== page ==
What happens in Vegas, we must learn from
September 27, 2012 | Brent Choi | Comments
Inside the LIAA judging room, Brent Choi shares his lessons from Sin City
Brent Choi, chief creative officer at Cundari, let Marketing behind closed doors at the London International Awards’ judging event in Las Vegas. Between judging sessions, Choi met with fellow Canadian judges to discuss global marketing trends on display at the 28th annual awards
There are a lot of perks to judging an international award show. It’s a great honour and you usually get to stay in some amazing places (in this case, the Encore Hotel in Las Vegas). However, arguably the best part is you’re privy to case studies of the year’s best work from around the world.
At this year’s LIAA, Canada is represented by Israel Diaz (CCO at Y&R Toronto) who is judging Non-Traditional and Print categories, Terry O’Reilly (founder of Pirate Radio & Television) tasked with Radio, and myself, looking over all things Digital.
Most of the final judging is near completion and there are some definite trends we’re seeing.
“There’s been a concerted effort to mainly recognize and reward simple, strong ideas for big brands with tough briefs,” said Diaz about the Print and Non-Traditional work, “ideas that don’t necessarily rely on the latest piece of technology, and ones which people naturally want to talk about without employing forced social media.”
Standing out in Radio has never been more difficult. “The big trend I see is that dozens of spots are using the ‘stereo’ spectrum to full effect.” O’Reilly said, “meaning that many spots are having one actor in the left speaker and another on the right. Or sometimes all the sound is only on one side. Or the sound jumps from one side to the other. I’m surprised by how many spots have used that technique this year.”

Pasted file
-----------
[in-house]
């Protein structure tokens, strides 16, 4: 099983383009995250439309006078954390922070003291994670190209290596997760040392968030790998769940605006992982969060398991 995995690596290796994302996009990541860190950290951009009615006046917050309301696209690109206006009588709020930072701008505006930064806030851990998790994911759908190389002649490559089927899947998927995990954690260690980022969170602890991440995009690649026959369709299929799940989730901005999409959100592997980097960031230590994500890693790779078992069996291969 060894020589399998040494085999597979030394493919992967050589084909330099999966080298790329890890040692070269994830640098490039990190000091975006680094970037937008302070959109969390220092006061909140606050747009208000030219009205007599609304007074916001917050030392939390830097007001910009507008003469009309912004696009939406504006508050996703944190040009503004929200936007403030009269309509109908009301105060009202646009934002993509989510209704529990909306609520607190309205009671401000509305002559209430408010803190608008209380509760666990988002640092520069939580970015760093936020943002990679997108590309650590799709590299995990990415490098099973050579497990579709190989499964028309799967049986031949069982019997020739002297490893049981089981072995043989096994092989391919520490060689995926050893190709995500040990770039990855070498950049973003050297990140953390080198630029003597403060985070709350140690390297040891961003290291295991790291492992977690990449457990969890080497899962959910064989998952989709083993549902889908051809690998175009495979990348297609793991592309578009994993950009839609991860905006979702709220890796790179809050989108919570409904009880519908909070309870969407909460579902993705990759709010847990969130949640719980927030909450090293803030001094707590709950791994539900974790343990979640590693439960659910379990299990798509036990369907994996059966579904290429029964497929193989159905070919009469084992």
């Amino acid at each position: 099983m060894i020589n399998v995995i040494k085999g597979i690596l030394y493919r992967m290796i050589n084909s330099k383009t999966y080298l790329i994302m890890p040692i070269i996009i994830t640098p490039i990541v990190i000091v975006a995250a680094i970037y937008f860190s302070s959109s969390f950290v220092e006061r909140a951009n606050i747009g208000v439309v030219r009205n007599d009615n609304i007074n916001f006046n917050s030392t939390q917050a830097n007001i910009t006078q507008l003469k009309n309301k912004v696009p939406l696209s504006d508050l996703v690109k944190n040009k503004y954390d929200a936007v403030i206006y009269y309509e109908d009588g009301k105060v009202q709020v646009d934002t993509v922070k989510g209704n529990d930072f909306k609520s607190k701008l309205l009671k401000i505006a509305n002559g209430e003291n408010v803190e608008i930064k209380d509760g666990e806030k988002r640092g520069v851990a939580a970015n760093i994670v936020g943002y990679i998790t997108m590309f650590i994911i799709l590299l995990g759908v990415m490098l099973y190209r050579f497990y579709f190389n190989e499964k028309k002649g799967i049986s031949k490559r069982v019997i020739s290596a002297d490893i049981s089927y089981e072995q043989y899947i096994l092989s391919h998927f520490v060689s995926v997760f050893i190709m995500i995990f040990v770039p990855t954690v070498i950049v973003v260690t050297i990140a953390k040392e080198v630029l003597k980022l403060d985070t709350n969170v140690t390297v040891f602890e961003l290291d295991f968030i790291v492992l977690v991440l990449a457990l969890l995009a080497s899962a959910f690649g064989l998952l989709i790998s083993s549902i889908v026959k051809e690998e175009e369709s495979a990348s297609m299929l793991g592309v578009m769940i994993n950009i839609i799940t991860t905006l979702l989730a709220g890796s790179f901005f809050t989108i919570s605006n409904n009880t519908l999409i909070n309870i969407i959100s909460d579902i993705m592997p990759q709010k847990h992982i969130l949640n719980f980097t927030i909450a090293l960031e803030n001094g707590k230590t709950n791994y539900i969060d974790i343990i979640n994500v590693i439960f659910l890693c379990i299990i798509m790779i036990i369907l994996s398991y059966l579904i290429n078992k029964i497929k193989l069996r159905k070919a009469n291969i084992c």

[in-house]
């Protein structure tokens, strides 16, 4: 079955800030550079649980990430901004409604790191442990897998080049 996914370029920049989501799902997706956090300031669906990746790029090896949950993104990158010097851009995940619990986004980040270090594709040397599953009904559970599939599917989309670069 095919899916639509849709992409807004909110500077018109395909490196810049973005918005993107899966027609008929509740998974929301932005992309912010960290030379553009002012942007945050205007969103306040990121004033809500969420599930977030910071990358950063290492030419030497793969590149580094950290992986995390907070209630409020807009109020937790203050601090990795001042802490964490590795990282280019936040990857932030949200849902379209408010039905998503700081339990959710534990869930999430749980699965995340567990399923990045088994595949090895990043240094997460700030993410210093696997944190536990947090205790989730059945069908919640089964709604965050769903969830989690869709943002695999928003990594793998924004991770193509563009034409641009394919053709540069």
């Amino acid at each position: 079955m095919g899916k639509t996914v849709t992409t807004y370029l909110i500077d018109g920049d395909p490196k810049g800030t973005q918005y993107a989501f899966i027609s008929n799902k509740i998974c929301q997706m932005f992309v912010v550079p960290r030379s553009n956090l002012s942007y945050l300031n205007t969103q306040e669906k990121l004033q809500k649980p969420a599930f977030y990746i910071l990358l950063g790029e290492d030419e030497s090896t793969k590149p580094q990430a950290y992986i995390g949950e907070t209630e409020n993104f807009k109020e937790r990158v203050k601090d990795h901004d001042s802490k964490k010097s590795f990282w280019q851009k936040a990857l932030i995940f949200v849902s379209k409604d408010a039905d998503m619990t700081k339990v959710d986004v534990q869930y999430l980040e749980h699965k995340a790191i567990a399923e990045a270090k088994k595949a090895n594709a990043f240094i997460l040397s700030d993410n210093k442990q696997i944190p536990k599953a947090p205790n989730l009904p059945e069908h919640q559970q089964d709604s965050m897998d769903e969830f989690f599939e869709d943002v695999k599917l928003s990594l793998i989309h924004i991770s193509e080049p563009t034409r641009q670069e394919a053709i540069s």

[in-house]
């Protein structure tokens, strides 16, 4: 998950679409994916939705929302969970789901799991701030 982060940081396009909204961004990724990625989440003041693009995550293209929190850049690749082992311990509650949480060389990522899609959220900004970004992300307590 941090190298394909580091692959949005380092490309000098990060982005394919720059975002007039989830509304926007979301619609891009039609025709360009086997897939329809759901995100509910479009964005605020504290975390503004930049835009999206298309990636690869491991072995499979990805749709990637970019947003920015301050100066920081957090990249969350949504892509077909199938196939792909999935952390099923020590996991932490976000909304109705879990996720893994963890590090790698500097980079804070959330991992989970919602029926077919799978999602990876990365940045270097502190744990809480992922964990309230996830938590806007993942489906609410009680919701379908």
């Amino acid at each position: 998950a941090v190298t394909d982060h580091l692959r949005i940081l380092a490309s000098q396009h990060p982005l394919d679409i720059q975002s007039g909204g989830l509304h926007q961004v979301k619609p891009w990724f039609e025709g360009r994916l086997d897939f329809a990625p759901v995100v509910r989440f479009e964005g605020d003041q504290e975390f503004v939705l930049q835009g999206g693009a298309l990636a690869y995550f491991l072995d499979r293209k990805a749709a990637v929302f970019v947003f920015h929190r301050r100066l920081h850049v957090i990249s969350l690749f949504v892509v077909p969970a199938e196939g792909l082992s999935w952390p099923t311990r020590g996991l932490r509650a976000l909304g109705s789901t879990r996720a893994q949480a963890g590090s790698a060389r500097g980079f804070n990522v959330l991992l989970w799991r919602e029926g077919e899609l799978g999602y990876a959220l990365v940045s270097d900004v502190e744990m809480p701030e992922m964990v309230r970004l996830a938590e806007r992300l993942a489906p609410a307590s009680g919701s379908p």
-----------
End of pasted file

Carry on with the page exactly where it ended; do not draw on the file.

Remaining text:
When it comes to the Digital categories, social continues to be a driver in many of the strongest entries. With that said, the most meaningful trend is the move from engagement to utility. It’s easy to award fun, interactive experiences, but some of the ideas that we’re judging are game-changing in how useful they are. The best way to describe them is they’re not ads. They’re closer to inventions or products (e.g. Google Wallet and Nike Fuelband).
“Perhaps the biggest step brands like Nike and Google have taken is to close the gap between their marketing and product teams – this fundamentally rewrites the brief for their partners and dictates a more meaningful product at the end of the creative process,” said Neil Robinson, executive creative director of AKQA, and a fellow digital jurist.
These awards shows used to be about competing against Crispin and BBH, and now our challenge is to out-create products by Microsoft and IBM, which is a colossal task when you think about things like Nike Fuelband. There’s a definite shift occurring with our business. It’s no longer advertising. It’s not just for agencies. It’s creativity, applied in new, wonderful ways.
Finalists for all categories will be announced on Oct. 9. Hopefully Canada will be well represented. We’d love to share the winners we know of with you, but that has to stay in Vegas.
Brent Choi is chief creative officer at Cundari, an independently owned full-service creative agency in Toronto.